People v. Morrissey, supra.

Morrissey also argued that the trial judge erred in not letting the jury see a Power Point presentation he created and that “depicted his understanding of why and how he was fired from Steelcase" because the presentation was hearsay People v. Morrissey, supra.  Hearsay is a statement made by someone who does not testify at the trial but is repeated by a witness who does testify.  Morrissey claimed the presentation was not hearsay, which is excluded unless hearsay falls into one of a number of exceptions to the default rule excluding it, and the Court of Appeals agreed.  People v. Morrissey, supra. If you’d like to read more about what hearsay is and why it is presumptively excluded from evidence, check out this blog post.

The court found that the 

Power Point presentation was not hearsay because [Morrissey] did not seek to prove the truth of the matter asserted therein. The presentation consisted of [his] version of events relating to his termination from Steelcase. However, [he] did not seek to introduce the presentation to prove he was wrongfully terminated as described in the presentation.

Instead, he sought to establish that the information was not threatening and could not pose a risk of injury’ to Steelcase within the meaning of § 750.213. Because Morrissey was not seeking to establish the truth of the contents contained in the Power Point presentation, it did not constitute hearsay.

People v. Morrissey, supra.

Notwithstanding that, the Court of Appeals found that the trial judge did not err in excluding the presentation, for either or both of two reasons. People v. Morrissey, supra.

The first was that it was

irrelevant and its probative value was substantially outweighed by the risk of confusion and the needless presentation of cumulative evidence. ‘Relevant evidence’ means evidence having any tendency to make the existence of any fact that is of consequence to the determination of the action more probable or less probable than it would be without the evidence. Michigan Rule of Evidence 401.

[Morrissey] was charged with extortion on the theory that he threatened injury to Steelcase's property with the intent to extort money or compel action from Steelcase. . . .  The crime of extortion is complete at the time the threat is made. . . . An overt act is not required, nor is the victim required to feel intimidated. . . . 

Likewise, there is no requirement in the plain language of § 750.213 that [Morrissey] possess the means to accomplish his threat. In this case, the Power Point presentation was not the threat; the e-mails were the threat. The e-mails contained an express threat to make information regarding [Morrissey's]  termination public, specifically information that Chrissy claimed would make Steelcase look like `morons,’ `anger [Steelcase's] current employees,’ `start up a scandal at Steelcase,’ and impede Steelcase's efforts at recruiting new employees.

The e-mails were the threat and it was the e-mails that were relevant to determining whether [Morrissey] threatened `injury’ to Steelcase's property. At most, the Power Point presentation contained the means by which [he] intended to bring ruination upon Steelcase. Whether the release of the information in the Power Point may or may not have accomplished the injury [Morrissey] threatened is irrelevant to whether he, in fact, threatened injury. Accordingly, the Power Point presentation was irrelevant and properly excluded.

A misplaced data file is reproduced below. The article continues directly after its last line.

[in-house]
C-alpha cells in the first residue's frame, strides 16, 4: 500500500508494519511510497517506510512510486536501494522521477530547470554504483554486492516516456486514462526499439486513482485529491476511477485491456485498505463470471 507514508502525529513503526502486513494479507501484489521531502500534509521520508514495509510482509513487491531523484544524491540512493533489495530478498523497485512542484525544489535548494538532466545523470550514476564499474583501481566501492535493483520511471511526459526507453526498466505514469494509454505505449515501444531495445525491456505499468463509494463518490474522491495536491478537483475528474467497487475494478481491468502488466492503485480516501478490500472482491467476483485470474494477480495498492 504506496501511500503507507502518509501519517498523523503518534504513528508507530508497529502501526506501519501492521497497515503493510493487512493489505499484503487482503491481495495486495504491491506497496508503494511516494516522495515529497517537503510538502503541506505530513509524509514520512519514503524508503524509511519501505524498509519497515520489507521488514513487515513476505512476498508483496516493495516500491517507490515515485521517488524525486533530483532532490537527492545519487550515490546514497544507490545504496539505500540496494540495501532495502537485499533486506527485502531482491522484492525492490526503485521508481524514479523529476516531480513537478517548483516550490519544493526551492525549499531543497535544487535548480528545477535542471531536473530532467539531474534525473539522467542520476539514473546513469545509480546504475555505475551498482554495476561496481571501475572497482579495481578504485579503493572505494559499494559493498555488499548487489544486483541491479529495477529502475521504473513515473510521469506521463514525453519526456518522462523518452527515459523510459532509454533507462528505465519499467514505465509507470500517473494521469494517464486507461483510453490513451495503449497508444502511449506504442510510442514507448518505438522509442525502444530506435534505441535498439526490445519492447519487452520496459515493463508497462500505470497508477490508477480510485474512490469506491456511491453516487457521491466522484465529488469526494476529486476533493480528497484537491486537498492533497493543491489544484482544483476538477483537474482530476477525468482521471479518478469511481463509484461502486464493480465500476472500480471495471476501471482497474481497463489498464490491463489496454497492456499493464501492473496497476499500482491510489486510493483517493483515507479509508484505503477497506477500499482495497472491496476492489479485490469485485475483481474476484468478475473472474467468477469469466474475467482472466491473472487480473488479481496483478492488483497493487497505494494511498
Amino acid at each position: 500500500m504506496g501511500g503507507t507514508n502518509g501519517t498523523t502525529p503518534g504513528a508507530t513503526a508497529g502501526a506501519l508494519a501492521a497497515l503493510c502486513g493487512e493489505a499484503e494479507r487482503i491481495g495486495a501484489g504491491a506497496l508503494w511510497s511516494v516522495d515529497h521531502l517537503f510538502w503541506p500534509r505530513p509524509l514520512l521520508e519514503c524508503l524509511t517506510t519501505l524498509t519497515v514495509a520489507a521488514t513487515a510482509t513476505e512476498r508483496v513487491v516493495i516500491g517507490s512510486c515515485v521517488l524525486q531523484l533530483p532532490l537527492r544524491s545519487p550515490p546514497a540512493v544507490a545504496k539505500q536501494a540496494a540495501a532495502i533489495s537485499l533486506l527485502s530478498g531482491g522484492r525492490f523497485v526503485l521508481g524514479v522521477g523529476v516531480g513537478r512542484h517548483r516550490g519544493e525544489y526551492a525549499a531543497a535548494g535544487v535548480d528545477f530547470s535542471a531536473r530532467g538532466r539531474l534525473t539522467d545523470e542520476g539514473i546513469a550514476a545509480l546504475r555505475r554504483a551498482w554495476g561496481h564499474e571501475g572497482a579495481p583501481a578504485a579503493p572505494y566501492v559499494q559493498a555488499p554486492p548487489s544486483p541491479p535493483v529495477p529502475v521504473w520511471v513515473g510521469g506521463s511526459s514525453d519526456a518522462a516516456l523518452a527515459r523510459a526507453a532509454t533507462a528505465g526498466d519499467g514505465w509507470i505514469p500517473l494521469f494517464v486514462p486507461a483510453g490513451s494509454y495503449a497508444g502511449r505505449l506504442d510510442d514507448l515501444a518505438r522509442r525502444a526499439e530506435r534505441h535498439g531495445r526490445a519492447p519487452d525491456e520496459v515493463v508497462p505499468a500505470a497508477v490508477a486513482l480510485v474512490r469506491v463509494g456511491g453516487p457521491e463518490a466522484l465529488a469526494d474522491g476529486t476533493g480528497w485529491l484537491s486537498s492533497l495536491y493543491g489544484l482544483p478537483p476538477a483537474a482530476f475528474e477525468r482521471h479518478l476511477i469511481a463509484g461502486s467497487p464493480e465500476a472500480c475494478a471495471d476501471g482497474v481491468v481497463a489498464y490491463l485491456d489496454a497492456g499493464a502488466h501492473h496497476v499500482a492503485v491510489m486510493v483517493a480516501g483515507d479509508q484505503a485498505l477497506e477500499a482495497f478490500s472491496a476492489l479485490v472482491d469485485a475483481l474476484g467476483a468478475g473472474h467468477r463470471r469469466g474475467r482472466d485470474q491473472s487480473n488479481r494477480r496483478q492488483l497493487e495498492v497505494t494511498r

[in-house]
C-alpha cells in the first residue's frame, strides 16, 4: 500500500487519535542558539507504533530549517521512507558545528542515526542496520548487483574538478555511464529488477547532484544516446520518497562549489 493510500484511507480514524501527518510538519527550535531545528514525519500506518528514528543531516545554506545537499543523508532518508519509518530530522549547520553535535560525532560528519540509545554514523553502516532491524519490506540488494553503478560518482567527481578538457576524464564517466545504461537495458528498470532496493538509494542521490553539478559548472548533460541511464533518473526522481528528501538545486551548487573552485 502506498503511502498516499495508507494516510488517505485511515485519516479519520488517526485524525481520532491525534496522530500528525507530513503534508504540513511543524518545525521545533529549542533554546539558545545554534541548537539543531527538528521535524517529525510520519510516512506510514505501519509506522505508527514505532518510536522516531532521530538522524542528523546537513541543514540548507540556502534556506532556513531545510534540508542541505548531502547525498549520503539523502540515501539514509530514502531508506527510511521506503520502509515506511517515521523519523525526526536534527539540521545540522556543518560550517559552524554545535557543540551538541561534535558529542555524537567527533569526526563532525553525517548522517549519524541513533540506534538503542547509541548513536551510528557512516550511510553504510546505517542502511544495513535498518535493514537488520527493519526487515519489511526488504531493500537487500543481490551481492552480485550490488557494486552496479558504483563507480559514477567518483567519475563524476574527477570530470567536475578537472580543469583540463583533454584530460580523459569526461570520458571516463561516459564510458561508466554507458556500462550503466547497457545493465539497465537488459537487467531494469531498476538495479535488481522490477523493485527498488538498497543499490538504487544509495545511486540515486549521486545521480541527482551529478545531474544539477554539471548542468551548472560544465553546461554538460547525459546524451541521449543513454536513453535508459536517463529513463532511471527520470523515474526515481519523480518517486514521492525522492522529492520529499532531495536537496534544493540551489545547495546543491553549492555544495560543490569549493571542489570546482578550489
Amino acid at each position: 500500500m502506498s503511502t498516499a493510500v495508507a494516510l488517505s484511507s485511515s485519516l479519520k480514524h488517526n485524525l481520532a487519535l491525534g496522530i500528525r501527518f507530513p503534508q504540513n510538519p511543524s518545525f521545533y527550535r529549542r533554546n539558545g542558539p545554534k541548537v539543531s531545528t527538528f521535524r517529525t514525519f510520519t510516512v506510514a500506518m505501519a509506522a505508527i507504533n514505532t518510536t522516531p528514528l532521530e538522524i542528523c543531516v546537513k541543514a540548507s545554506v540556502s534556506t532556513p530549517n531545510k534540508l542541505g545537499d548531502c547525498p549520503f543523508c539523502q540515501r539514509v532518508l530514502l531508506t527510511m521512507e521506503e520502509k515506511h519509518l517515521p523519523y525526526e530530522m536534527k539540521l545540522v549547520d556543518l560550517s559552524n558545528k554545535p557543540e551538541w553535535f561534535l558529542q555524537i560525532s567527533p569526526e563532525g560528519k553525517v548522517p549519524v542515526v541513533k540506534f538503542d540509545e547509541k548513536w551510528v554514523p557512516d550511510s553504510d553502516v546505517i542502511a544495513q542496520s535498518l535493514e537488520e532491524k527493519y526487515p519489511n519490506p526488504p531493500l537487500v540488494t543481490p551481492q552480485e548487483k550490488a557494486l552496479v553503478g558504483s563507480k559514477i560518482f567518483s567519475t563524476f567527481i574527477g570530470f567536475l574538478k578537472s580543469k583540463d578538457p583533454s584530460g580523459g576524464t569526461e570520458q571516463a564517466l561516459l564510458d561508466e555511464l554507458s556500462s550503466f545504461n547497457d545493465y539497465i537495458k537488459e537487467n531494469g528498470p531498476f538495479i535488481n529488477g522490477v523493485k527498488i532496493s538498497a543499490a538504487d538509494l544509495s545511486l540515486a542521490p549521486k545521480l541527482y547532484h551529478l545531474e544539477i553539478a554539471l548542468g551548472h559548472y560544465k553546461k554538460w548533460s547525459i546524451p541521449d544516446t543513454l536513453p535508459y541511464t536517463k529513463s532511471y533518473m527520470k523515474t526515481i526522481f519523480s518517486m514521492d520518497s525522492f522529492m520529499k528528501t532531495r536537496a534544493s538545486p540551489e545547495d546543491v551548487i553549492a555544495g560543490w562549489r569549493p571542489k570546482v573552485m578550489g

People v. Morrissey, supra.

As noted above, the Court of Appeals also found that even if the Power Point was

relevant, it was properly excluded under Michigan Rule of Evidence 403, which provides that `[a]lthough relevant, evidence may be excluded if its probative value is substantially outweighed by the danger of unfair prejudice, confusion of the issues, or misleading the members, or by considerations of undue delay, waste of time, or needless presentation of cumulative evidence.’

`Rule 403 determinations are best left to a contemporaneous assessment of the presentation, credibility, and effect of testimony by the trial judge.” People v. Bahoda, 448 Mich. 261, 531 NW2d 659 (Michigan Supreme Court 1995). In this case, the trial court determined that the Power Point presentation could confuse the issues, pose difficulty in presenting the material to the jury, and was already incorporated in [Morrissey’s] own testimony.

Because the Power Point presentation had no bearing on whether the e-mails expressed a threat, the probative value of the presentation was minimal. Additionally, the information in the Power Point consisted of [Morrissey’s] version of events surrounding his termination, facts to which he testified during trial. As such, introduction of the Power Point was the needless presentation of cumulative evidence. It also posed a risk of diverting the jury's attention from the criminal matters at issue by confusing them with irrelevant contentions from [Morrissey’s] civil litigation.

People v. Morrissey, supra.  (The opinion notes Morrissey’s “civil efforts to sue Steelcase”, but does not elaborate.  People v. Morrissey, supra.)

The court therefore affirmed Morrissey’s conviction and sentences.  People v. Morrissey, supra.  If you would like to read a little more about the case and see Morrissey’s photo, check out this site.


Anonymous said...

With sentences like this it is no wonder that the crimianl justice system has so little credibility. I didn't see anything in this story or in any of the other news articles I read on this case that says he had a gun or was going to kill people or blow stuff up, etc.

So him sending some angry emails gets him twenty years?!? He would have been better off just killing his bosses instead. Its not like he would not have gotten much more time.

Anonymous said...

by the way, your blog is all messed up and i can't read any of your posts. under this post you have a pic of some CDs and a mention of marijuana, but no story. nor can i see any of your past stories, either.